Home > News > “Blue Metal” cobalt...

“Blue Metal” cobalt shortage reviving the Town of Cobalt

By Gregory Reynolds, Mining Life

Oct 11, 2017


Cobalt is in a deficit position.

And that has been good news for the Town of Cobalt in Northeastern Ontario.

Palisade Research (PR) comments: “Looking at the state of current cobalt production, there is not enough supply to satiate the coming green revolution.

There are no large scale copper or nickel projects with cobalt by-products poised to break ground in the near future. There is nowhere for cobalt to go but up.”

Cobalt, known as the “blue metal,” hit a five-year high earlier this year. It is used in batteries, along with lithium which is the new darling of the energy sector.

PR is owned by Palisade Global Investments, which provides information on a variety of investment options and also invests in companies.

Last fall and early winter saw a staking and acquisition rush in and around the famous silver producing community of Cobalt. The mineral cobalt was considered waste rock during the period when only the precious metal silver was wanted.

In a cobalt overview, PM notes the battery industry currently uses 42 per cent of global cobalt production, a critical metal for Lithium-ion cells. The remaining 58 per cent is used in diverse industrial and military applications (super alloys, catalysts, magnets, pigments…) that rely exclusively on the material.

Cobalt is the secret ingredient in lithium ion batteries. Battery-electric vehicles like Tesla’s contain approximately 50kg, or about 10% of the total battery weight, in every car.

Six companies are among those active in the Cobalt area, LiCo Energy Metals Inc., CobalTech Mining Inc., Cobalt Power Group, Cruz Cobalt Group, Brixton and Castle Silver Resources.

No surprises then that Cobalt the town has been – and is even now – a magnet for firms hunting for vestiges of the district’s semi-famous silver lodes.

Cobalt the mineral? Not so much, even though the mineral did make a useful appearance after the silver boom died and the town faced ruin. The solution was at hand and Cobalt found its salvation in the mineral for which the town was named – the mineral which, mixed with the silver ore had been only a nuisance, making the smelting and refining operations much more difficult.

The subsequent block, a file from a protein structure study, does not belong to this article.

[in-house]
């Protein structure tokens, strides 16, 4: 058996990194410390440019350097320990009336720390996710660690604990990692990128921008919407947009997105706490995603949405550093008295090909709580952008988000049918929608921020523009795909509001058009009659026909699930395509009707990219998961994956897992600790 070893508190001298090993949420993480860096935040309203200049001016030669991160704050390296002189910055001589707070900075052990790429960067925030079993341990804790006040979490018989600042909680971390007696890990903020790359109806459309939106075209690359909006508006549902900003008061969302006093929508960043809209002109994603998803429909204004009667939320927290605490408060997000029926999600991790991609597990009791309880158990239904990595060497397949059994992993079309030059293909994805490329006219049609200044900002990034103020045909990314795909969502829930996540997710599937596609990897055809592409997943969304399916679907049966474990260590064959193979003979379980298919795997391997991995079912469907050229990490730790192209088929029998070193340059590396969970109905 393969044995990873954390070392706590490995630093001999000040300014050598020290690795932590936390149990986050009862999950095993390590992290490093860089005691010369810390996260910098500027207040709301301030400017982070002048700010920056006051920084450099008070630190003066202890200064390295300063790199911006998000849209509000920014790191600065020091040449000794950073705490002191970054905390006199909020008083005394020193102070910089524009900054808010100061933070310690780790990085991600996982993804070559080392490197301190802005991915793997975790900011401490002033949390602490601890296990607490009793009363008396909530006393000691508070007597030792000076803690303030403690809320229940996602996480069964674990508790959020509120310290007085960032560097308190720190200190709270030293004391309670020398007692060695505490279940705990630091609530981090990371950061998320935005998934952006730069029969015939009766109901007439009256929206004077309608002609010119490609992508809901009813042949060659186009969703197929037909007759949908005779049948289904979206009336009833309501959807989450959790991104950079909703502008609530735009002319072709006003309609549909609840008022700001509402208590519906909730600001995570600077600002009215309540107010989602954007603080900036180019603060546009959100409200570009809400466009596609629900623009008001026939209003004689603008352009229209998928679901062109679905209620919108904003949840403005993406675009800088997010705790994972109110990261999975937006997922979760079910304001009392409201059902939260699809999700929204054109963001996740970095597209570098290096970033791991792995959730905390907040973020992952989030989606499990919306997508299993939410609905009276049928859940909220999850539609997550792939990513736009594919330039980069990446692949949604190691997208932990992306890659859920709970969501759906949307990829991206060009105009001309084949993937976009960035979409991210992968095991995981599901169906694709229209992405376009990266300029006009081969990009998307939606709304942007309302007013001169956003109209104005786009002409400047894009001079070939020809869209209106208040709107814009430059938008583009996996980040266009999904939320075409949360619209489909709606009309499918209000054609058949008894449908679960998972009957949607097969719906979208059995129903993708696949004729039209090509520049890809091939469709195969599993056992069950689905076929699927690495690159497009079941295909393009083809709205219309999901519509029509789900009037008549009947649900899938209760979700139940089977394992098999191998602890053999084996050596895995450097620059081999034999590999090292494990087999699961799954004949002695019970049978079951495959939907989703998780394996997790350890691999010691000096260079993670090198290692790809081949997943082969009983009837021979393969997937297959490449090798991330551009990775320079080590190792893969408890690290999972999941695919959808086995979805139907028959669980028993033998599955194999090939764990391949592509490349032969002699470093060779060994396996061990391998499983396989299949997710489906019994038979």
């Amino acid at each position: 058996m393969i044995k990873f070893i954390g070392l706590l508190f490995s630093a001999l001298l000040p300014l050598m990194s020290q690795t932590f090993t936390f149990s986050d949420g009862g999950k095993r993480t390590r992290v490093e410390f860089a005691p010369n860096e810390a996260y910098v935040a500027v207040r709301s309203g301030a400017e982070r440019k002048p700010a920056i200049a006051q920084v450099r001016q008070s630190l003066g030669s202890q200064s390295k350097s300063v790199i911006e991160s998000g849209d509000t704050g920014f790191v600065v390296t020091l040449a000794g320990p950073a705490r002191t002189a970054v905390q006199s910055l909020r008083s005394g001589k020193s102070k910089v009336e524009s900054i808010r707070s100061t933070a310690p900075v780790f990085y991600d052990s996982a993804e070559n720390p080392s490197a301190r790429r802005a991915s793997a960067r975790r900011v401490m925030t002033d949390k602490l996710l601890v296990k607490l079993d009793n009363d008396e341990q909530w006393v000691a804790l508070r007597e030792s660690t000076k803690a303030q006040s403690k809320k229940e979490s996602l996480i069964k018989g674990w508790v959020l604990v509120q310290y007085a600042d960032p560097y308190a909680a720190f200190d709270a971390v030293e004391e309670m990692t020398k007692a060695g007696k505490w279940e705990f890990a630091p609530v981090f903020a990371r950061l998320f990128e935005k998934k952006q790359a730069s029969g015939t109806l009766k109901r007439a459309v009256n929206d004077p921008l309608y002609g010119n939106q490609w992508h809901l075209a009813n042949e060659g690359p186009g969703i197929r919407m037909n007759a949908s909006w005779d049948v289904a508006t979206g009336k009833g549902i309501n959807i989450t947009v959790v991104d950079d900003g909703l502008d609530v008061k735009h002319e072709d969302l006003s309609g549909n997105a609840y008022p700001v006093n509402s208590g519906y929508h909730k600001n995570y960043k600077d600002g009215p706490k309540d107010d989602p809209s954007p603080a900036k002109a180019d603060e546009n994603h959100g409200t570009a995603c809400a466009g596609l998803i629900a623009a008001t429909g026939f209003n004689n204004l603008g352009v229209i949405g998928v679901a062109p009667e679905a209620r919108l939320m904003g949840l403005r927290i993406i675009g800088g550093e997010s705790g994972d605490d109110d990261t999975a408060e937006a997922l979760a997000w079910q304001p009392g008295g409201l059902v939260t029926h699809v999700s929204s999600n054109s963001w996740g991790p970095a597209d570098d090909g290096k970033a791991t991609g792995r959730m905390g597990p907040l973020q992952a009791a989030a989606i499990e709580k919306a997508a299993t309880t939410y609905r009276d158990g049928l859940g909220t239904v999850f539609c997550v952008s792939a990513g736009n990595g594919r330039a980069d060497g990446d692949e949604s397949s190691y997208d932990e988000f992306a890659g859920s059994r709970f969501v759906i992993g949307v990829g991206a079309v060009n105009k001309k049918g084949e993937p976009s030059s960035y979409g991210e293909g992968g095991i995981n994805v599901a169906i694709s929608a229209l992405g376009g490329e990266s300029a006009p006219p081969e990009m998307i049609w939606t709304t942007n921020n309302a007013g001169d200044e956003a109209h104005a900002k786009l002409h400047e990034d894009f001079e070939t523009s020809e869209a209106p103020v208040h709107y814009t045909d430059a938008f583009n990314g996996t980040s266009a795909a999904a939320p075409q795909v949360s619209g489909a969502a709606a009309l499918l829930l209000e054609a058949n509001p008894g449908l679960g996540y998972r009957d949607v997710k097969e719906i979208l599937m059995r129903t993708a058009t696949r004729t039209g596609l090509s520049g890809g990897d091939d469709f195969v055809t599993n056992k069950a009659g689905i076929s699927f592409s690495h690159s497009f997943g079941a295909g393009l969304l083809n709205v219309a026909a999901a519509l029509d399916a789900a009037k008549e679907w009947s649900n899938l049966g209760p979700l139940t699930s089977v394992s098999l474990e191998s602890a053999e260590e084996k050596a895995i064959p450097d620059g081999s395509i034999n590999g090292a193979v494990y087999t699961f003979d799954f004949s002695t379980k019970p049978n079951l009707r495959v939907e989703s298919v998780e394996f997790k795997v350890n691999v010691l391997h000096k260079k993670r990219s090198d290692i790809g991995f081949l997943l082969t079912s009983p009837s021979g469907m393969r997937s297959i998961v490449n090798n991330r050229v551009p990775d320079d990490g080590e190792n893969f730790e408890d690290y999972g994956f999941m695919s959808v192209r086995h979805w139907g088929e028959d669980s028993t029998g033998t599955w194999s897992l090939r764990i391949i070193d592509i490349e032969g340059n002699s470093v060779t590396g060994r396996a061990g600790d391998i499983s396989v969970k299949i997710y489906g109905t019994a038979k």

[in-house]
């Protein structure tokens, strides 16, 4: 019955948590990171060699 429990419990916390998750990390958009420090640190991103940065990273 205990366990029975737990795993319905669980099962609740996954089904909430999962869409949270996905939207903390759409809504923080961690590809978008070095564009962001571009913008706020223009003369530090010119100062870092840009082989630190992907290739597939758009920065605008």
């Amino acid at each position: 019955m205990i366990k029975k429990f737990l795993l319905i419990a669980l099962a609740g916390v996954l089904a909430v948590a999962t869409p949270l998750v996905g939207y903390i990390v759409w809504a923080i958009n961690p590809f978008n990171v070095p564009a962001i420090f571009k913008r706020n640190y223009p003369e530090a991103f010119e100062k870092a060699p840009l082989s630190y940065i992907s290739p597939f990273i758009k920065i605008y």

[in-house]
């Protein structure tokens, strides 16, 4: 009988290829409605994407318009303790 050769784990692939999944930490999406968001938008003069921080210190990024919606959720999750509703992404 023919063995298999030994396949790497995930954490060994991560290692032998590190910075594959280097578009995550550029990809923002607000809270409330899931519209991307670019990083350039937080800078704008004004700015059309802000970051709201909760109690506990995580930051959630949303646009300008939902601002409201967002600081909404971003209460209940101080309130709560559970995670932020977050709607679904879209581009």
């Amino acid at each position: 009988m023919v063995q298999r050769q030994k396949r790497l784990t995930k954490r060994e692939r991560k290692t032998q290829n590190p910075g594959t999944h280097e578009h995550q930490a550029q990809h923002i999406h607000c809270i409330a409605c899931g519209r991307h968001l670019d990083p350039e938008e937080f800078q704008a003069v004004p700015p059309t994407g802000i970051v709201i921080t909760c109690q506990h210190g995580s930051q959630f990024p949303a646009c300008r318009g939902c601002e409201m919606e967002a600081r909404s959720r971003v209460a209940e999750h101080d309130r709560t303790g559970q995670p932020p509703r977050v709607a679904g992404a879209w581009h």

Science, the threat of war, and improving technology all had a part in Cobalt’s revival. The mineral cobalt, long used in the form of an oxide in the ceramic industries, now found a host of other uses.

“An interesting thing about the cobalt market is the fact that cobalt is a by-product, almost completely, and is produced in large measure in one country (Democratic Republic of the Congo) in the world,” Stormcrow Capital principal Jon Hykawy observed at a recent conference in Toronto.

“So the supply risk from a geographical point of view as well as an economic point of view is considerable. You don’t see that in many of the other critical materials.”

Meanwhile, Cobalt’s substantial old cobalt muck piles and tailings dumps are the focus of renewed interest.

“I understand there are three Australian companies buying a lot of beverages up in the Cobalt area right now,” the Toronto conference heard.

“They see the [potential to] produce cobalt without the cost of having to mine the ore as having some attraction moving forward.”

Palisade notes that in the Cobalt area, silver-cobalt mineralization has historically occurred in steeply-dipping carbonate veins. Most of the silver-cobalt has been extracted from veins within the Coleman sediments; however, the lower diabase-volcanics are now being revealed to host significant mineralization.

Cobalt was historically a nuisance for silver miners, especially in smelting and refining. However, uses for cobalt began to emerge with the improvement of technology; soon the element was being used in alloys and cutting tools.

With the threat of global war looming, the merits of cobalt became apparent, and the metal soon became one of the world’s most revered elements.

And to the benefit of the Town of Cobalt, the Silver Camp became one of the few areas in the world to host primary cobalt mines.